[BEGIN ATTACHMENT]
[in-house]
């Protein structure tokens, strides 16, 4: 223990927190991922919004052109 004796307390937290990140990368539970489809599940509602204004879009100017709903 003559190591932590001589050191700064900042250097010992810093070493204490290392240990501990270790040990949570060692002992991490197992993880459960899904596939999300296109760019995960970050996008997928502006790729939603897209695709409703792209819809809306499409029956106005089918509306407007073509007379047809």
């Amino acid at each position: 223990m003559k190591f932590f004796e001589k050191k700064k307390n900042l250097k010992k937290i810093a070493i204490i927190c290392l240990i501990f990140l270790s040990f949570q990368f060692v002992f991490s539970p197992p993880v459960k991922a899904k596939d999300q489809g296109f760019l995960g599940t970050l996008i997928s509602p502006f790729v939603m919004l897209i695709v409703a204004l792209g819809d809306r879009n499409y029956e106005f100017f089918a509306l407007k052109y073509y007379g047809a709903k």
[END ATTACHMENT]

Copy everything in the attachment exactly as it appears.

[in-house]
């Protein structure tokens, strides 16, 4: 223990927190991922919004052109 004796307390937290990140990368539970489809599940509602204004879009100017709903 003559190591932590001589050191700064900042250097010992810093070493204490290392240990501990270790040990949570060692002992991490197992993880459960899904596939999300296109760019995960970050996008997928502006790729939603897209695709409703792209819809809306499409029956106005089918509306407007073509007379047809």
């Amino acid at each position: 223990m003559k190591f932590f004796e001589k050191k700064k307390n900042l250097k010992k937290i810093a070493i204490i927190c290392l240990i501990f990140l270790s040990f949570q990368f060692v002992f991490s539970p197992p993880v459960k991922a899904k596939d999300q489809g296109f760019l995960g599940t970050l996008i997928s509602p502006f790729v939603m919004l897209i695709v409703a204004l792209g819809d809306r879009n499409y029956e106005f100017f089918a509306l407007k052109y073509y007379g047809a709903k």